Acremonium is a common species of mould with the ability to grow both indoors and outdoors of the home and is also a known human pathogen. Read on to find out more about the Acremonium species and what to do if you find mould in your house.

Acremonium Species 

There are around 150 species in the Acremonium genus and find their habitat in decaying plant material. Some common species include: 

  • Acremonium zeae 
  • Acremonium coenphilialum
  • Acremonium strictum
  • Acremonium carticola 
  • Acremonium killense

Nine species identify as human pathogens with the potential to cause diseases in humans: 

  • A. falciforme 
  • A. recifei
  • A. killense 
  • A. potronii
  • A. roseogriseum 
  • A. alabmensis 
  • A. blochi 
  • A. strictum 
  • A. astrogrieum 

Acremonium colonies can appear as grey, pink, white or orange and is almost impossible to identify from a visual inspection. It has a moist texture in its early stages, often changing to a powdery texture as it matures over time. It also is generally accompanied by an unpleasant and pungent smell. 

Where can Acremonium grow in the house? 

If you suspect Acremonium mould in your home, chances are moisture is the culprit. Common in homes where there is substantial water damage, it appears in building materials such as plywood, fibreglass, plaster and wallpaper. It can also grow in air-conditioning units, cooling coils, window seals and humidifiers.  

Bathrooms, kitchens, basements and attics either have plenty of moisture or have inadequate ventilation, airflow or natural light. As a rule of thumb, mould growth will occur after ongoing leaks, plumbing problems or any kind of untreated water damage. 

Regularly clean air-conditioner units and dehumidifiers and keep an eye on roofing, piping and windows to make sure the areas are dry and problem-free. If you notice leaks or signs of water damage, contact a mould removal professional that can assist with water damage services

What causes Acremonium mould? 

Acremonium and most other mould types that grow in Australian homes need three things to survive: warm temperatures, organic matter and moisture. Typically, areas with frequent exposure to moisture without adequate ventilation create the ideal conditions for mould growth. These include:   

Moisture buildup and condensation: 

When moisture has nowhere to go it builds up and triggers the growth of mould and continues to feed its way through materials if moisture is around to sustain it. In bathrooms and kitchens with plenty of exposure to condensation without adequate ventilation, mould can appear around window sills and tiles. 

Humidity: 

Moisture in the air is difficult to control even in homes with plenty of natural light and can be a problem in tropical and sub-tropical environments. Humidity is often the cause of mould growing on clothing, furniture and personal items, and can spread easily if moisture is not drawn out of the air. Air-conditioners and dehumidifiers are a great way to keep moisture levels under control during periods of above-average levels of humidity during the summer and wet seasons.  

Water damage:  

Ongoing leaks, seasonal floods, clogged drains or faulty plumbing are the main causes of water damage around the home. If you notice mould growing throughout the walls or ceiling, it is usually a part of a larger problem that needs urgent addressing. If this is the case, seek out a professional mould removal expert for an inspection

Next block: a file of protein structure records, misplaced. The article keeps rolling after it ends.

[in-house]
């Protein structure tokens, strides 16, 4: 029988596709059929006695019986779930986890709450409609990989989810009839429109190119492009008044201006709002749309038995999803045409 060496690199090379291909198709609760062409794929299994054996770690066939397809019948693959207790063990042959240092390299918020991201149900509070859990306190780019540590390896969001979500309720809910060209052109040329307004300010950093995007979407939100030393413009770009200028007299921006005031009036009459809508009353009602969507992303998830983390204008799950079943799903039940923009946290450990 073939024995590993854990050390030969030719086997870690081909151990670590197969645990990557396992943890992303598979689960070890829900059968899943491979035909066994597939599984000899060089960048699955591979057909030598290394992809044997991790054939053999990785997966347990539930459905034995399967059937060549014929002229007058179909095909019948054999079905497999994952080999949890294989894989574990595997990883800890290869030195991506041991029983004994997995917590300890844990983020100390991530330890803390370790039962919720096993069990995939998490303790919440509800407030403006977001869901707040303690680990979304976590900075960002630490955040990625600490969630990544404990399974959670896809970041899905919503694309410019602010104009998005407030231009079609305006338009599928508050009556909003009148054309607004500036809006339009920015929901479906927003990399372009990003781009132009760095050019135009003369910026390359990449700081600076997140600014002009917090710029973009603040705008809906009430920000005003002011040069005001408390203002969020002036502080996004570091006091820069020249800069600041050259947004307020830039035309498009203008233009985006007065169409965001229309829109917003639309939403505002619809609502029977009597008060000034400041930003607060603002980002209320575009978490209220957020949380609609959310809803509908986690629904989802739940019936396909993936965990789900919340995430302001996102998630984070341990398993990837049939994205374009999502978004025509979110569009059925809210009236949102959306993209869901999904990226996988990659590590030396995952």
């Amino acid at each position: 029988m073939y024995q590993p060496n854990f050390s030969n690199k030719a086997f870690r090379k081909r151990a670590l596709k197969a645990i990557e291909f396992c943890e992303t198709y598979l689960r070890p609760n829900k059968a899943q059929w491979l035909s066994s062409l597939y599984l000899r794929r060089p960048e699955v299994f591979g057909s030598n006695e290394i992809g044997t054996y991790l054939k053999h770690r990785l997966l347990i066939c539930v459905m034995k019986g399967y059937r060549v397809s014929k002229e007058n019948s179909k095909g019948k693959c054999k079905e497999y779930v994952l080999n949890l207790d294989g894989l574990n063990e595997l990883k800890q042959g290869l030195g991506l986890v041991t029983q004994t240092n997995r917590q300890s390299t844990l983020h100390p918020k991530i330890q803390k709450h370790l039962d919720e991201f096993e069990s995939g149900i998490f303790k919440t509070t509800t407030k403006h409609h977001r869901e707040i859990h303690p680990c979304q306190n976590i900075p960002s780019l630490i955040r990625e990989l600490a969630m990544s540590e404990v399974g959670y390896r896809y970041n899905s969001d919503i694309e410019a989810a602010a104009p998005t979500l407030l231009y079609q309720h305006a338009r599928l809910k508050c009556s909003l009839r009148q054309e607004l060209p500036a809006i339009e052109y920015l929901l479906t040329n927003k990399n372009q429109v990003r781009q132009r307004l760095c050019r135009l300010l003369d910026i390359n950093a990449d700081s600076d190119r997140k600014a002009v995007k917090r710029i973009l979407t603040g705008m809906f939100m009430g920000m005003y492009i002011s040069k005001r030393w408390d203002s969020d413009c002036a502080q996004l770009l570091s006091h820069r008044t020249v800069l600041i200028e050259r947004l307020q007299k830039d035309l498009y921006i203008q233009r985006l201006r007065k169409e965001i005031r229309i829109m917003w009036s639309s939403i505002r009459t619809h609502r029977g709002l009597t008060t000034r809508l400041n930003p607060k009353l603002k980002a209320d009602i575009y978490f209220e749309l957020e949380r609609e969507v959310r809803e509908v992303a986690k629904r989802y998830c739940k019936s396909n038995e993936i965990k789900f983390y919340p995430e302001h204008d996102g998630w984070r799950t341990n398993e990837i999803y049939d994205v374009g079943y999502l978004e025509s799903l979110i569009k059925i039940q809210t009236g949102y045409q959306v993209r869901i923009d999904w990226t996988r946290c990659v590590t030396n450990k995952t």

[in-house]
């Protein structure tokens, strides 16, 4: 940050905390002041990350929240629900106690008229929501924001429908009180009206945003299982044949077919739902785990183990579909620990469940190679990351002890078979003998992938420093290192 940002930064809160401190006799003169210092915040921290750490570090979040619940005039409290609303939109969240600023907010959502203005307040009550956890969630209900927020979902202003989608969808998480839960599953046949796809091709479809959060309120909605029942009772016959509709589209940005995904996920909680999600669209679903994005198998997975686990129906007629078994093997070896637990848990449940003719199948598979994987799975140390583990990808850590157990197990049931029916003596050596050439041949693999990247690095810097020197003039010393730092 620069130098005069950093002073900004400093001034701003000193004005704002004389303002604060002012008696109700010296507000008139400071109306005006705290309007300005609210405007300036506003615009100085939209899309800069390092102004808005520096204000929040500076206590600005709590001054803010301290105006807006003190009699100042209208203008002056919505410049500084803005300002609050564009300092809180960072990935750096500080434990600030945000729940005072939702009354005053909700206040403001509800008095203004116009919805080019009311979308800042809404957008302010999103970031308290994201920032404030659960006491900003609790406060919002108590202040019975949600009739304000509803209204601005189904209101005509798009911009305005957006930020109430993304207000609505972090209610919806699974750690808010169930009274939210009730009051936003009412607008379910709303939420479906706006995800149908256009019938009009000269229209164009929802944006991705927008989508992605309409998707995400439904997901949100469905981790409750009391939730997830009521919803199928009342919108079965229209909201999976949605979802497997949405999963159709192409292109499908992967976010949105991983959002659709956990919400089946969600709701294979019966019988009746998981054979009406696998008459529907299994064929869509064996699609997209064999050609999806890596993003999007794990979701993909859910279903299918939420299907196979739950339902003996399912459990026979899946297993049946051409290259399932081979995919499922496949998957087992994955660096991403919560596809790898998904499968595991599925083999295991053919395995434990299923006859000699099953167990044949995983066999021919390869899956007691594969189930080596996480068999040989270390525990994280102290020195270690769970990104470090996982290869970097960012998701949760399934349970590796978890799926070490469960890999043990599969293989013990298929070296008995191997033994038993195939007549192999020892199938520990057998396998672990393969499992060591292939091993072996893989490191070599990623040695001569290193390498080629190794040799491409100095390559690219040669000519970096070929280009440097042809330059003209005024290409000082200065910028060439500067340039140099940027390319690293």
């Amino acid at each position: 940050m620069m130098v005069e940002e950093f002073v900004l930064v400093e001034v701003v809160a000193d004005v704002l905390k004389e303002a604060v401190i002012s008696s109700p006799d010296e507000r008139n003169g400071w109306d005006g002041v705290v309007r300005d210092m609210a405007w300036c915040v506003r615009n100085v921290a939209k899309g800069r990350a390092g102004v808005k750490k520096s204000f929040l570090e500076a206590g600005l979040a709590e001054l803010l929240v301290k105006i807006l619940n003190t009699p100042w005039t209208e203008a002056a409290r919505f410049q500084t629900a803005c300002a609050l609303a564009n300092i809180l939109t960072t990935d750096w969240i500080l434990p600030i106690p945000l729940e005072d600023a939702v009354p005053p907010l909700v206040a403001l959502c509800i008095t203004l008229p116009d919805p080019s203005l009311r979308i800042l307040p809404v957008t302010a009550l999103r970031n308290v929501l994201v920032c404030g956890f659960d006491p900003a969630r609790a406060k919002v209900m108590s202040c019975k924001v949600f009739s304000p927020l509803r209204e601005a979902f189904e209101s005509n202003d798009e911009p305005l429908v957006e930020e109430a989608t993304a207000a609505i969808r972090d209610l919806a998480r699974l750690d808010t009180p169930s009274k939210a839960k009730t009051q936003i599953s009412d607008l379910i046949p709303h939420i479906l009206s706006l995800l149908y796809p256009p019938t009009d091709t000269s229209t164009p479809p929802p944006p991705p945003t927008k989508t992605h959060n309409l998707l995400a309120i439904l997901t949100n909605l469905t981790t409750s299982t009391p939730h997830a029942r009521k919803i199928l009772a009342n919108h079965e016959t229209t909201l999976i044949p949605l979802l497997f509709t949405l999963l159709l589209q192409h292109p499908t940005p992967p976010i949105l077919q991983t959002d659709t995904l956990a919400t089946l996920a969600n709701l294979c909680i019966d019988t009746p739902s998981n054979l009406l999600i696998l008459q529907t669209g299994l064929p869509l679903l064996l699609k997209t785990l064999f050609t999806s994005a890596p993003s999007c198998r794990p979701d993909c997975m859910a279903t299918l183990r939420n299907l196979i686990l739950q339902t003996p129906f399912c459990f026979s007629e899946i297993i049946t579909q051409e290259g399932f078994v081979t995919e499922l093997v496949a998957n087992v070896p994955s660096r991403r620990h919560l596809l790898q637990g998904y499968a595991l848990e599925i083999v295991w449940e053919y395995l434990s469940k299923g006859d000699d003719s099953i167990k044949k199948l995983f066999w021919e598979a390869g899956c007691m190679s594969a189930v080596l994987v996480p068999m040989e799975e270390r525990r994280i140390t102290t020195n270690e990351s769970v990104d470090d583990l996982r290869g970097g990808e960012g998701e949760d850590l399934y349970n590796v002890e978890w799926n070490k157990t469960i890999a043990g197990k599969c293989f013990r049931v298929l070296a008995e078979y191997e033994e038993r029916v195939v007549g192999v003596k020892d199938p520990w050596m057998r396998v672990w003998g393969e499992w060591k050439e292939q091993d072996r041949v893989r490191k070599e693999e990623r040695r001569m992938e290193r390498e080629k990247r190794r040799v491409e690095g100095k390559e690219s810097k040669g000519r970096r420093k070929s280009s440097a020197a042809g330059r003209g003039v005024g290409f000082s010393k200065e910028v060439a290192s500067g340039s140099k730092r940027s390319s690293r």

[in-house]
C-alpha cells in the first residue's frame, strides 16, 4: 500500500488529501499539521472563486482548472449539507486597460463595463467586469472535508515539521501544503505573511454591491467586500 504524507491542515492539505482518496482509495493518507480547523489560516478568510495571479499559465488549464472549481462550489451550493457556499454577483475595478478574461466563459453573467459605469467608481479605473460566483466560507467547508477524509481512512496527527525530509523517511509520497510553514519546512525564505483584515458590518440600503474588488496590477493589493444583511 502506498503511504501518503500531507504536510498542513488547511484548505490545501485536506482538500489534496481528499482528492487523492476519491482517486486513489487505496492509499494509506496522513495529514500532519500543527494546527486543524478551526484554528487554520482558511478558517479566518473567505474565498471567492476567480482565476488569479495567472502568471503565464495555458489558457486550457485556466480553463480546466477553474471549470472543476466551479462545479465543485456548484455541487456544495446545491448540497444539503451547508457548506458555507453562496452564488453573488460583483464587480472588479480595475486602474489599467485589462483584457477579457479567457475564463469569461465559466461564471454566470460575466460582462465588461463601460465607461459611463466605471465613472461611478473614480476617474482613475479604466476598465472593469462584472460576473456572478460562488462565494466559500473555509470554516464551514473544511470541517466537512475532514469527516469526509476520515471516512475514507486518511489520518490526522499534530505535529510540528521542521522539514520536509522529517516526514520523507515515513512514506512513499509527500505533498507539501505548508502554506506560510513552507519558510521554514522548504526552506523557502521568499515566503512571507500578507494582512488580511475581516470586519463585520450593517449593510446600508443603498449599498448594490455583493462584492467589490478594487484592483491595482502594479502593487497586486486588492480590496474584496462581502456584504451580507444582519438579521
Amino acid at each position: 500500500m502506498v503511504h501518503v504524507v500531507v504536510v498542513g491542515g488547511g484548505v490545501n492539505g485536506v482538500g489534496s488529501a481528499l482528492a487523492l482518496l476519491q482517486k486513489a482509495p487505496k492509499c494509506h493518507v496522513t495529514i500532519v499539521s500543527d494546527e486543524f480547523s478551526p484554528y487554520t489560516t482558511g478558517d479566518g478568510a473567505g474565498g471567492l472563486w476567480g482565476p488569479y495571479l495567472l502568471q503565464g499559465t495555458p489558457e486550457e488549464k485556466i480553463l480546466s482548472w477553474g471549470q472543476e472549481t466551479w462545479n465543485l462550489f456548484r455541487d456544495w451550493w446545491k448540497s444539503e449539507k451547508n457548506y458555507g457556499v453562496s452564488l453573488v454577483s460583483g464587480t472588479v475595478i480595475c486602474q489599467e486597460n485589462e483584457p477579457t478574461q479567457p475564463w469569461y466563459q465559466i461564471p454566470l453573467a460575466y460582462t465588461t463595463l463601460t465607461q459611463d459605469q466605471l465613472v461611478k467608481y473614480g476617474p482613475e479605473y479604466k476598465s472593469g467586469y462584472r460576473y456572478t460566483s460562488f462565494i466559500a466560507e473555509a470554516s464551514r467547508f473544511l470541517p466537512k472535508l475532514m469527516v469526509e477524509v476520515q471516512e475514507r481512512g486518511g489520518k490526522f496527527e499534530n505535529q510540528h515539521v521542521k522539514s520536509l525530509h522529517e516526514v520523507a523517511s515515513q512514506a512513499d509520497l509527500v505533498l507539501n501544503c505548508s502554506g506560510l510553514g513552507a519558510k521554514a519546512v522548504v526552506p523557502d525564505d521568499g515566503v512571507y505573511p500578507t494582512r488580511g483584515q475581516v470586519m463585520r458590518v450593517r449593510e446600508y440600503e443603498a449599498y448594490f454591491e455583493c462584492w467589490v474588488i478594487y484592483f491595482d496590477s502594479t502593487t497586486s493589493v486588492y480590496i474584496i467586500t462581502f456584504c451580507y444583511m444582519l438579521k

Is Acremonium mould dangerous? 

There are thousands of mould species in existence, potentially resulting in serious health issues with frequent exposure. As a human pathogen, Acremonium has the potential to cause disease and infections in humans – especially through ingestion. The effects may vary among those with underlying respiratory conditions or weakened immune systems. 

Symptoms from frequent inhalation of mould can include the following:

  • Coughing 
  • Wheezing 
  • Skin irritations 
  • Throat discomfort 
  • Dizziness
  • Headaches  

Some more serious health effects of Acremonium may include: 

  • Fever 
  • Eye infections 
  • Colonisation and growth in the lungs  
  • Growth in the gastrointestinal tract
  • Disseminated fungal infection 
  • Asthma 
  • Hypersensitivity pneumonitis  

It can be impossible to correctly identify Acremonium from a visual inspection. If you are concerned about mould growing in your home or property, seek out a professional mould removal specialist for an inspection

If you are experiencing a mild or severe reaction from mould exposure, please visit your GP or healthcare professional to discuss your symptoms and treatment.

How to remove Acremonium mould? 

Acremonium spreads quickly around the home and is difficult to remove entirely without professional treatments. Coming into frequent contact with Acremonium mould can cause infections and can easily spread around via airborne spores. Attempts to remove large patches of mould can aggravate the spores however, for small or spot removal of mould you can use bleach:  

Bleach: Mix a 1:10 ratio of bleach and water and scrub the mould affected area. For laundry purposes, mix a small amount of colour safe bleach into your washing machine to thoroughly clean clothing, fabrics and curtains. 

When to Call a Mould Removal Professional? 

If you are afraid of mould becoming a problem in your home and are looking for a long-term solution, be sure to call upon a professional team to help you. The MouldMen team will inspect, treat, and provide you with a Mould Management and Prevention Plan to ensure that your home is kept safe and free from mould. Call us on 1300 60 59 60 to book your free inspection today.

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